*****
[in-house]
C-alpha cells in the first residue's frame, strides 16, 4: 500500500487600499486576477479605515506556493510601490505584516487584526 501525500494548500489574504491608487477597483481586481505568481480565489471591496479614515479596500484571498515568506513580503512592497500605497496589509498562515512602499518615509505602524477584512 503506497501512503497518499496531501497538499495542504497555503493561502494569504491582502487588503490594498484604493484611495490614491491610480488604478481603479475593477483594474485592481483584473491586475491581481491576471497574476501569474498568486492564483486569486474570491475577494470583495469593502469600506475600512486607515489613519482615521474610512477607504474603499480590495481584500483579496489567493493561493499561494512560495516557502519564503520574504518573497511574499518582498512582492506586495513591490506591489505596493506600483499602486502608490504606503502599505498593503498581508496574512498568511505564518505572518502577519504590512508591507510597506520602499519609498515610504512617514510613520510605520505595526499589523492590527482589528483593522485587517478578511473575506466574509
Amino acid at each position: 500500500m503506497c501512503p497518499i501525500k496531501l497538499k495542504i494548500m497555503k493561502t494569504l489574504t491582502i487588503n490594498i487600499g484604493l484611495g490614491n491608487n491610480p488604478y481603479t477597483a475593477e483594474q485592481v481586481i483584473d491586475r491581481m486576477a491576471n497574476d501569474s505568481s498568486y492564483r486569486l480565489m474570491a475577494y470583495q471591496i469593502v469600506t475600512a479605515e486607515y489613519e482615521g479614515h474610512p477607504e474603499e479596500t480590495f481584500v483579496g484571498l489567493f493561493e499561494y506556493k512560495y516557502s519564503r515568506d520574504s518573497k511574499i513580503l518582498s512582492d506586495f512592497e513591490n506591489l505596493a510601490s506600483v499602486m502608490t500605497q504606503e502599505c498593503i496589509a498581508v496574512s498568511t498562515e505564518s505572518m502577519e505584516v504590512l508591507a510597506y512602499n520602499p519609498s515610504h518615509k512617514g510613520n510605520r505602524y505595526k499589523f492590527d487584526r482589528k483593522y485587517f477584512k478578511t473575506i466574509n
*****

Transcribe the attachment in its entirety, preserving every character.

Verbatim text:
[in-house]
C-alpha cells in the first residue's frame, strides 16, 4: 500500500487600499486576477479605515506556493510601490505584516487584526 501525500494548500489574504491608487477597483481586481505568481480565489471591496479614515479596500484571498515568506513580503512592497500605497496589509498562515512602499518615509505602524477584512 503506497501512503497518499496531501497538499495542504497555503493561502494569504491582502487588503490594498484604493484611495490614491491610480488604478481603479475593477483594474485592481483584473491586475491581481491576471497574476501569474498568486492564483486569486474570491475577494470583495469593502469600506475600512486607515489613519482615521474610512477607504474603499480590495481584500483579496489567493493561493499561494512560495516557502519564503520574504518573497511574499518582498512582492506586495513591490506591489505596493506600483499602486502608490504606503502599505498593503498581508496574512498568511505564518505572518502577519504590512508591507510597506520602499519609498515610504512617514510613520510605520505595526499589523492590527482589528483593522485587517478578511473575506466574509
Amino acid at each position: 500500500m503506497c501512503p497518499i501525500k496531501l497538499k495542504i494548500m497555503k493561502t494569504l489574504t491582502i487588503n490594498i487600499g484604493l484611495g490614491n491608487n491610480p488604478y481603479t477597483a475593477e483594474q485592481v481586481i483584473d491586475r491581481m486576477a491576471n497574476d501569474s505568481s498568486y492564483r486569486l480565489m474570491a475577494y470583495q471591496i469593502v469600506t475600512a479605515e486607515y489613519e482615521g479614515h474610512p477607504e474603499e479596500t480590495f481584500v483579496g484571498l489567493f493561493e499561494y506556493k512560495y516557502s519564503r515568506d520574504s518573497k511574499i513580503l518582498s512582492d506586495f512592497e513591490n506591489l505596493a510601490s506600483v499602486m502608490t500605497q504606503e502599505c498593503i496589509a498581508v496574512s498568511t498562515e505564518s505572518m502577519e505584516v504590512l508591507a510597506y512602499n520602499p519609498s515610504h518615509k512617514g510613520n510605520r505602524y505595526k499589523f492590527d487584526r482589528k483593522y485587517f477584512k478578511t473575506i466574509n